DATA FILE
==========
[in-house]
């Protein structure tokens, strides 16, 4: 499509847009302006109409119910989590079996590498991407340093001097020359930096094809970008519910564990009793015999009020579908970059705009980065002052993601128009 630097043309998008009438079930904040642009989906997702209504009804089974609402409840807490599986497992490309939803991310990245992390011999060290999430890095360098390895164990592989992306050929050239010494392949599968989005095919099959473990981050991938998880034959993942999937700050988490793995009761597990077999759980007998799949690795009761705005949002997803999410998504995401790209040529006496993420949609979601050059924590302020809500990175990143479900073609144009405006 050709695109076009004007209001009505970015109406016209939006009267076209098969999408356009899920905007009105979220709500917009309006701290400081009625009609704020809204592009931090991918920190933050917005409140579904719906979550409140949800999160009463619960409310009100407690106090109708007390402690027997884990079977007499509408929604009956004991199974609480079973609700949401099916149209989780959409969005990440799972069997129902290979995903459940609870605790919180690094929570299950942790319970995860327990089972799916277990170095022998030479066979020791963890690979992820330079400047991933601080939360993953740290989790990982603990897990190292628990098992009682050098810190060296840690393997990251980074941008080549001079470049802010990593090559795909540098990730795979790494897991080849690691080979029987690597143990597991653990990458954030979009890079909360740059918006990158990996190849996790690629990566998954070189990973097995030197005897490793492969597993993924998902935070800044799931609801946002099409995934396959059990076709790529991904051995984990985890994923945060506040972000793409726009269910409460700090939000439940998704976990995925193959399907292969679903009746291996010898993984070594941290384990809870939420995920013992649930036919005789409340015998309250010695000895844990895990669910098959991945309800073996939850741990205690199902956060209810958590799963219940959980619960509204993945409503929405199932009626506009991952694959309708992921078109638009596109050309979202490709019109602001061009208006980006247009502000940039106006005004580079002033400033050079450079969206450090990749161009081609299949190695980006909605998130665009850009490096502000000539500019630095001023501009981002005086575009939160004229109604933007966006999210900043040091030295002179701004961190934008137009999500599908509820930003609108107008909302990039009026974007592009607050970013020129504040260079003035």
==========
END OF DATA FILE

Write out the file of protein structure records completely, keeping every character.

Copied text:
[in-house]
């Protein structure tokens, strides 16, 4: 499509847009302006109409119910989590079996590498991407340093001097020359930096094809970008519910564990009793015999009020579908970059705009980065002052993601128009 630097043309998008009438079930904040642009989906997702209504009804089974609402409840807490599986497992490309939803991310990245992390011999060290999430890095360098390895164990592989992306050929050239010494392949599968989005095919099959473990981050991938998880034959993942999937700050988490793995009761597990077999759980007998799949690795009761705005949002997803999410998504995401790209040529006496993420949609979601050059924590302020809500990175990143479900073609144009405006 050709695109076009004007209001009505970015109406016209939006009267076209098969999408356009899920905007009105979220709500917009309006701290400081009625009609704020809204592009931090991918920190933050917005409140579904719906979550409140949800999160009463619960409310009100407690106090109708007390402690027997884990079977007499509408929604009956004991199974609480079973609700949401099916149209989780959409969005990440799972069997129902290979995903459940609870605790919180690094929570299950942790319970995860327990089972799916277990170095022998030479066979020791963890690979992820330079400047991933601080939360993953740290989790990982603990897990190292628990098992009682050098810190060296840690393997990251980074941008080549001079470049802010990593090559795909540098990730795979790494897991080849690691080979029987690597143990597991653990990458954030979009890079909360740059918006990158990996190849996790690629990566998954070189990973097995030197005897490793492969597993993924998902935070800044799931609801946002099409995934396959059990076709790529991904051995984990985890994923945060506040972000793409726009269910409460700090939000439940998704976990995925193959399907292969679903009746291996010898993984070594941290384990809870939420995920013992649930036919005789409340015998309250010695000895844990895990669910098959991945309800073996939850741990205690199902956060209810958590799963219940959980619960509204993945409503929405199932009626506009991952694959309708992921078109638009596109050309979202490709019109602001061009208006980006247009502000940039106006005004580079002033400033050079450079969206450090990749161009081609299949190695980006909605998130665009850009490096502000000539500019630095001023501009981002005086575009939160004229109604933007966006999210900043040091030295002179701004961190934008137009999500599908509820930003609108107008909302990039009026974007592009607050970013020129504040260079003035």